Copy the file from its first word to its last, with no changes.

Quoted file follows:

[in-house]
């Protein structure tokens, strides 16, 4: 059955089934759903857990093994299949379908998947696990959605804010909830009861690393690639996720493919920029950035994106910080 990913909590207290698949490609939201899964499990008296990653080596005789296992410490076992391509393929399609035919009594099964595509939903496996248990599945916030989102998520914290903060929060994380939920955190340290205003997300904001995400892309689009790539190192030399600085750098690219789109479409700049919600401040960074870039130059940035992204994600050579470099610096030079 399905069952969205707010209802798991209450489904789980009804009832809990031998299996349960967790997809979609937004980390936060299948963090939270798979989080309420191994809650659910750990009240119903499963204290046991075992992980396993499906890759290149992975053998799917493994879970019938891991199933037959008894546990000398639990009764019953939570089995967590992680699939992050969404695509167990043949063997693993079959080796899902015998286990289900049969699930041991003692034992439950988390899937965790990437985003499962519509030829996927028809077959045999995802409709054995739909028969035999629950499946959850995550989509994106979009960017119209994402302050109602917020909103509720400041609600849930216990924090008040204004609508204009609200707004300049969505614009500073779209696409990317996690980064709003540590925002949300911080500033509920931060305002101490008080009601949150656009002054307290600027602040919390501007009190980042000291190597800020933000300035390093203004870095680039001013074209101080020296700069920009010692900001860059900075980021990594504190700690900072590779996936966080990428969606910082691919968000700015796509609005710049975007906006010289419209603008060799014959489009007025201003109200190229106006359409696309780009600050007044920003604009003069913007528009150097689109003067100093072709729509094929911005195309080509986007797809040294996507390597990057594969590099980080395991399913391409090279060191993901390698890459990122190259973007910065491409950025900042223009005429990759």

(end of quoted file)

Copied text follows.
[in-house]
């Protein structure tokens, strides 16, 4: 059955089934759903857990093994299949379908998947696990959605804010909830009861690393690639996720493919920029950035994106910080 990913909590207290698949490609939201899964499990008296990653080596005789296992410490076992391509393929399609035919009594099964595509939903496996248990599945916030989102998520914290903060929060994380939920955190340290205003997300904001995400892309689009790539190192030399600085750098690219789109479409700049919600401040960074870039130059940035992204994600050579470099610096030079 399905069952969205707010209802798991209450489904789980009804009832809990031998299996349960967790997809979609937004980390936060299948963090939270798979989080309420191994809650659910750990009240119903499963204290046991075992992980396993499906890759290149992975053998799917493994879970019938891991199933037959008894546990000398639990009764019953939570089995967590992680699939992050969404695509167990043949063997693993079959080796899902015998286990289900049969699930041991003692034992439950988390899937965790990437985003499962519509030829996927028809077959045999995802409709054995739909028969035999629950499946959850995550989509994106979009960017119209994402302050109602917020909103509720400041609600849930216990924090008040204004609508204009609200707004300049969505614009500073779209696409990317996690980064709003540590925002949300911080500033509920931060305002101490008080009601949150656009002054307290600027602040919390501007009190980042000291190597800020933000300035390093203004870095680039001013074209101080020296700069920009010692900001860059900075980021990594504190700690900072590779996936966080990428969606910082691919968000700015796509609005710049975007906006010289419209603008060799014959489009007025201003109200190229106006359409696309780009600050007044920003604009003069913007528009150097689109003067100093072709729509094929911005195309080509986007797809040294996507390597990057594969590099980080395991399913391409090279060191993901390698890459990122190259973007910065491409950025900042223009005429990759």